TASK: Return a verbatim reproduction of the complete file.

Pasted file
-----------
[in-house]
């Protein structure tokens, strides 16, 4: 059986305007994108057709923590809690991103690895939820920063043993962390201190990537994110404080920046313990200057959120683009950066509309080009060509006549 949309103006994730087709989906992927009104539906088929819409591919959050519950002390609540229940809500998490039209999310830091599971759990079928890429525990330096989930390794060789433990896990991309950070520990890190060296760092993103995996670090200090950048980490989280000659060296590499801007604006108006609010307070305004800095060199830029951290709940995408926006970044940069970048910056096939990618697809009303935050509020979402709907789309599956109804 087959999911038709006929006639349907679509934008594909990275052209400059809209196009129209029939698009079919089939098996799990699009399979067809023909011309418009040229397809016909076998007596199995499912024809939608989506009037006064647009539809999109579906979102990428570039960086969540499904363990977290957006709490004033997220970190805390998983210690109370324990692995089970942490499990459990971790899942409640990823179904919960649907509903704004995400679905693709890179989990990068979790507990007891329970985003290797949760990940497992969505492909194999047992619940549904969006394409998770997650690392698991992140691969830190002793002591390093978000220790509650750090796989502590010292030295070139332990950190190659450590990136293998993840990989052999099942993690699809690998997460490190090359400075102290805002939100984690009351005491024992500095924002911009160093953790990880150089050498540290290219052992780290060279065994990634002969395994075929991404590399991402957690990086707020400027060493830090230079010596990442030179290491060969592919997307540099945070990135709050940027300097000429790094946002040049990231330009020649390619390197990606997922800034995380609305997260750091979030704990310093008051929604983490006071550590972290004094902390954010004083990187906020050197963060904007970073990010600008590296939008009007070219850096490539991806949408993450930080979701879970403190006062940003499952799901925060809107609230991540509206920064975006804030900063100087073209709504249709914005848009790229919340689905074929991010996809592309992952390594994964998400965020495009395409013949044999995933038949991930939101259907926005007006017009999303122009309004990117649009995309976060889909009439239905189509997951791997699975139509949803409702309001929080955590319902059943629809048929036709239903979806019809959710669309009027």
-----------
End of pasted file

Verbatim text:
[in-house]
């Protein structure tokens, strides 16, 4: 059986305007994108057709923590809690991103690895939820920063043993962390201190990537994110404080920046313990200057959120683009950066509309080009060509006549 949309103006994730087709989906992927009104539906088929819409591919959050519950002390609540229940809500998490039209999310830091599971759990079928890429525990330096989930390794060789433990896990991309950070520990890190060296760092993103995996670090200090950048980490989280000659060296590499801007604006108006609010307070305004800095060199830029951290709940995408926006970044940069970048910056096939990618697809009303935050509020979402709907789309599956109804 087959999911038709006929006639349907679509934008594909990275052209400059809209196009129209029939698009079919089939098996799990699009399979067809023909011309418009040229397809016909076998007596199995499912024809939608989506009037006064647009539809999109579906979102990428570039960086969540499904363990977290957006709490004033997220970190805390998983210690109370324990692995089970942490499990459990971790899942409640990823179904919960649907509903704004995400679905693709890179989990990068979790507990007891329970985003290797949760990940497992969505492909194999047992619940549904969006394409998770997650690392698991992140691969830190002793002591390093978000220790509650750090796989502590010292030295070139332990950190190659450590990136293998993840990989052999099942993690699809690998997460490190090359400075102290805002939100984690009351005491024992500095924002911009160093953790990880150089050498540290290219052992780290060279065994990634002969395994075929991404590399991402957690990086707020400027060493830090230079010596990442030179290491060969592919997307540099945070990135709050940027300097000429790094946002040049990231330009020649390619390197990606997922800034995380609305997260750091979030704990310093008051929604983490006071550590972290004094902390954010004083990187906020050197963060904007970073990010600008590296939008009007070219850096490539991806949408993450930080979701879970403190006062940003499952799901925060809107609230991540509206920064975006804030900063100087073209709504249709914005848009790229919340689905074929991010996809592309992952390594994964998400965020495009395409013949044999995933038949991930939101259907926005007006017009999303122009309004990117649009995309976060889909009439239905189509997951791997699975139509949803409702309001929080955590319902059943629809048929036709239903979806019809959710669309009027």